CHARLOTTE, N.C. -- If there's a theme to tonight's speaking lineup here at the first day of the Democratic convention, it's a nod to all the important voting and demographic blocs of the Obama coalition. Women? You have First Lady Michelle Obama, HHS Secretary Kathleen Sebelius, and Lilly Ledbetter. Latinos? Keynote speaker Julian Castro and Rep. Xavier Becerra. African Americans? The first lady and Charlotte Mayor Anthony Foxx. Why is tonight's coalition night so important for Democrats? Because they are facing an enthusiasm gap -- at least compared to 2008 -- with these voting blocs. In the Aug. 2012 NBC/WSJ poll, just 52% of voters under 35 and only 49% of Latinos expressed high interest in the upcoming election, which was down about 20 points for both groups at this same point in ’08. That said, almost all voting segments in the poll -- Democrats and Republicans alike -- aren’t as interested as they were in 2008. So this is the opportunity that the Democratic convention represents for the Obama camp and Democrats: maybe a final chance to rekindle some of the 2008 magic. If Mitt Romney had to close his likeability gap at last week’s GOP convention, Barack Obama and the Democrats this week have to close the enthusiasm gap.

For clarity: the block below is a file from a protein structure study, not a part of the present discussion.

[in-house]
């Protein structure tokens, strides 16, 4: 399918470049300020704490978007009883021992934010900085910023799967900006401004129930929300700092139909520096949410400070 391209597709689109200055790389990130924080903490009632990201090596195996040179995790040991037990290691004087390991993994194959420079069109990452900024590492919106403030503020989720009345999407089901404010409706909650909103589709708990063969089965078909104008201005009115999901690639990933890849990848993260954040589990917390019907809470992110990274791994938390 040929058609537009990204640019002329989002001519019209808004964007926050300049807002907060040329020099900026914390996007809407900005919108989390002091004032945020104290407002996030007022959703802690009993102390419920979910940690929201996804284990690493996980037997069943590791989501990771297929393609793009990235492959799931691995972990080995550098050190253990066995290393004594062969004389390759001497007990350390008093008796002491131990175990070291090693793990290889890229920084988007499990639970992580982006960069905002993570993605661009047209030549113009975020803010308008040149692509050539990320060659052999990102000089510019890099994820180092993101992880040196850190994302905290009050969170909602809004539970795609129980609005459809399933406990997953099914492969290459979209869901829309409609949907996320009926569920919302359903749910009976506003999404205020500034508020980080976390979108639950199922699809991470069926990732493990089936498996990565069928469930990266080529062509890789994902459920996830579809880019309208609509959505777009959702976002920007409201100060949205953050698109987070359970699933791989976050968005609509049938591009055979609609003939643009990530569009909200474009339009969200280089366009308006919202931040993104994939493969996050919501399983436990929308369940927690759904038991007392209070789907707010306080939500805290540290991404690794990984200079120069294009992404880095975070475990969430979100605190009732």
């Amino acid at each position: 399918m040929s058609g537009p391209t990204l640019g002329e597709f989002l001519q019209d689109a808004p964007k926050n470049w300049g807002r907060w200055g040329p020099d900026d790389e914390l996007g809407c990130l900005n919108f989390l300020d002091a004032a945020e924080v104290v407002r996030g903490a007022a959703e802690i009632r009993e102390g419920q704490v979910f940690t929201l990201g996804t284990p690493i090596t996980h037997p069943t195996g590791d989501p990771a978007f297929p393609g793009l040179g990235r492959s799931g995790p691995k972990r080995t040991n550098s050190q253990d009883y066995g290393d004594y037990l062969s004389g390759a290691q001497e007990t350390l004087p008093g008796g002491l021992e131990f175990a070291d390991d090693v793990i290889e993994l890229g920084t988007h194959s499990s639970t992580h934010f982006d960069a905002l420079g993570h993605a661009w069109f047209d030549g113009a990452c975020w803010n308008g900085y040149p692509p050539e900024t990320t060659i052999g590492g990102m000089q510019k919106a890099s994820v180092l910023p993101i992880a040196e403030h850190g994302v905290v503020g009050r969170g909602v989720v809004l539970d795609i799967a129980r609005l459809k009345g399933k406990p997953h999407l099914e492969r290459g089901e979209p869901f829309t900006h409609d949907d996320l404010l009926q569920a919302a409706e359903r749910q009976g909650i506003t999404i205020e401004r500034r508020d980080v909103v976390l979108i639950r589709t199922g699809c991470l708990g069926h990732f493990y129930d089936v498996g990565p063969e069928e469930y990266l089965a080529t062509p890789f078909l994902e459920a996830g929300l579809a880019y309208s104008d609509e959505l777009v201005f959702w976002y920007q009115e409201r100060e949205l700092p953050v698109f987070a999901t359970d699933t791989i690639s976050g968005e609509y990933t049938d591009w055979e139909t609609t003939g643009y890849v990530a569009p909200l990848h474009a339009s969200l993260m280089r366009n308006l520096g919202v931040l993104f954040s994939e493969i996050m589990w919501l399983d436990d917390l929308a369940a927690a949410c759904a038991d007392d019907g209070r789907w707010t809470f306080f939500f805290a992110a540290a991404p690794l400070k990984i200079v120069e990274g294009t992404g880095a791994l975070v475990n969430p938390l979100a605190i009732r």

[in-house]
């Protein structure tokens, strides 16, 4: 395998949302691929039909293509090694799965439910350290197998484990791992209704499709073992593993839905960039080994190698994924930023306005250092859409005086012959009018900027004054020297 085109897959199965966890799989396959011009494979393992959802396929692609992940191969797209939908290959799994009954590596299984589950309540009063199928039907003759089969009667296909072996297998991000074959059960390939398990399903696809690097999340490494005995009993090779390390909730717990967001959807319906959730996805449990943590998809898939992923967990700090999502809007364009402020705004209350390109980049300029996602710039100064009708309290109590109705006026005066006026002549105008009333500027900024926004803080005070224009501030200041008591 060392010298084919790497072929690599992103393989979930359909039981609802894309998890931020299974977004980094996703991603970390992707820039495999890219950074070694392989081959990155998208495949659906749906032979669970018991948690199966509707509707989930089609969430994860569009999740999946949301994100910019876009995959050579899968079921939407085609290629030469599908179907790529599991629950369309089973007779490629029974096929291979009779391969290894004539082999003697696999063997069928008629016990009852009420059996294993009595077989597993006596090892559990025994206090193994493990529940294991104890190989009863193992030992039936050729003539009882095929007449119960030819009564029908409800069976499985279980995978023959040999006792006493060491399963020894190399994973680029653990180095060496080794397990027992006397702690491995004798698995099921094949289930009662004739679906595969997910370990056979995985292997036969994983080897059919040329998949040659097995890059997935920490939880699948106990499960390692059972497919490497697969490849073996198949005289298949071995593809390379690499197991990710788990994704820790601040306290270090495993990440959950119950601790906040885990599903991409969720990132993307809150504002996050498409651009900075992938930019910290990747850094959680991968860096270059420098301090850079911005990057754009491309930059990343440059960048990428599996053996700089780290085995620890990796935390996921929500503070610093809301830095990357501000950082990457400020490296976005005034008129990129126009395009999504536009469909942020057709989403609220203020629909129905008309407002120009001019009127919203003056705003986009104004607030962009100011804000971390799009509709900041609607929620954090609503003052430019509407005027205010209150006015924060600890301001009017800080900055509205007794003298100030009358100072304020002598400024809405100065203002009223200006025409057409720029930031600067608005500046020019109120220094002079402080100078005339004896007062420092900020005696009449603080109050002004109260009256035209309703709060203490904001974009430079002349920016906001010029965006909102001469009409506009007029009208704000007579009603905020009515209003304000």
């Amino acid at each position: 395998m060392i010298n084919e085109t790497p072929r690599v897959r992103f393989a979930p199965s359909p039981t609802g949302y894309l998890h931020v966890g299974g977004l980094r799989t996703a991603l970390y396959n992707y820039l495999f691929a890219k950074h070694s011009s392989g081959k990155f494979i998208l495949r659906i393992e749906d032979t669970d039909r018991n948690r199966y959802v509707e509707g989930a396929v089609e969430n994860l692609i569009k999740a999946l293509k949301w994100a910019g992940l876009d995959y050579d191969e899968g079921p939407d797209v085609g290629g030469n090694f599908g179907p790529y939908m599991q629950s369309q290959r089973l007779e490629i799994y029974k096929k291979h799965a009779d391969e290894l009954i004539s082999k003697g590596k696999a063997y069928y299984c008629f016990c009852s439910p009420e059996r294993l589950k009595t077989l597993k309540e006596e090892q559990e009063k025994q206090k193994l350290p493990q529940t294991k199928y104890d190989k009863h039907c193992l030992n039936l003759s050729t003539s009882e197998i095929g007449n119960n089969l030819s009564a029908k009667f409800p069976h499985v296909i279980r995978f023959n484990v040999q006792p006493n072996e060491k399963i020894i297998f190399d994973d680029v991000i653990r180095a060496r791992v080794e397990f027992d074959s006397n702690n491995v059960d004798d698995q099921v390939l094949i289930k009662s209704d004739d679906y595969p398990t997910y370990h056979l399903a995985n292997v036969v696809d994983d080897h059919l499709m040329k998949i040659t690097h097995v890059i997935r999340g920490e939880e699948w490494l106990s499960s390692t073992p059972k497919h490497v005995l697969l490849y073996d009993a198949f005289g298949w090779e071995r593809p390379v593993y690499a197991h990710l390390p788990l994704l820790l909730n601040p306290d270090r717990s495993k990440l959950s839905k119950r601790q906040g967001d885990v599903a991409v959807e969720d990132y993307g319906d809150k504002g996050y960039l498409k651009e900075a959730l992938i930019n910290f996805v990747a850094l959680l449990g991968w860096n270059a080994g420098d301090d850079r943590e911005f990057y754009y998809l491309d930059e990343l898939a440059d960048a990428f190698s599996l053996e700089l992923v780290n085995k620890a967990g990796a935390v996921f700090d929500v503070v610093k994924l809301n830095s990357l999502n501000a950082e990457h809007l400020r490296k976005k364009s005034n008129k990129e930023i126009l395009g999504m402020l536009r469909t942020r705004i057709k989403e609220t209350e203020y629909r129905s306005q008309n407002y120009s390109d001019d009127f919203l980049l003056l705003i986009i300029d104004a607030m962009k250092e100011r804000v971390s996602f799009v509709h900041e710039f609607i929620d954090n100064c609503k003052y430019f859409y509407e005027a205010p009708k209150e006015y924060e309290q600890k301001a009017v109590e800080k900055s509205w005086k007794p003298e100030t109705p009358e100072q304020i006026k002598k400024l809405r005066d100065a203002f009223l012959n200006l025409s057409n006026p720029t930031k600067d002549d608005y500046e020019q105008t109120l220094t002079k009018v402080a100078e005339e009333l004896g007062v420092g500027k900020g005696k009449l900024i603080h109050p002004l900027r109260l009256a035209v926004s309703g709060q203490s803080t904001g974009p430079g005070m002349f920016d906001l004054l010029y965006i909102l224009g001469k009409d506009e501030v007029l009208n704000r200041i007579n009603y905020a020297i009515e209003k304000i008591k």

*** Fired up? Ready to go? Obama campaign officials say their voters are getting more excited (example: the 13,000 who turned out in Colorado over the weekend) and believe that 65,000 supporters filling the Bank of America Stadium on Thursday will reflect plenty of energy heading into November -- assuming, of course, that the weather cooperates that night. (Per NBC’s Andrea Mitchell, the Obama campaign is telling reporters that Thursday night at the football stadium will happen, rain or shine, unless there is a last-minute safety issue.) “You’ll see for sure enthusiasm coming out of the convention,” one official told First Read. Enough to propel Obama to victory in two months? We’ll find out…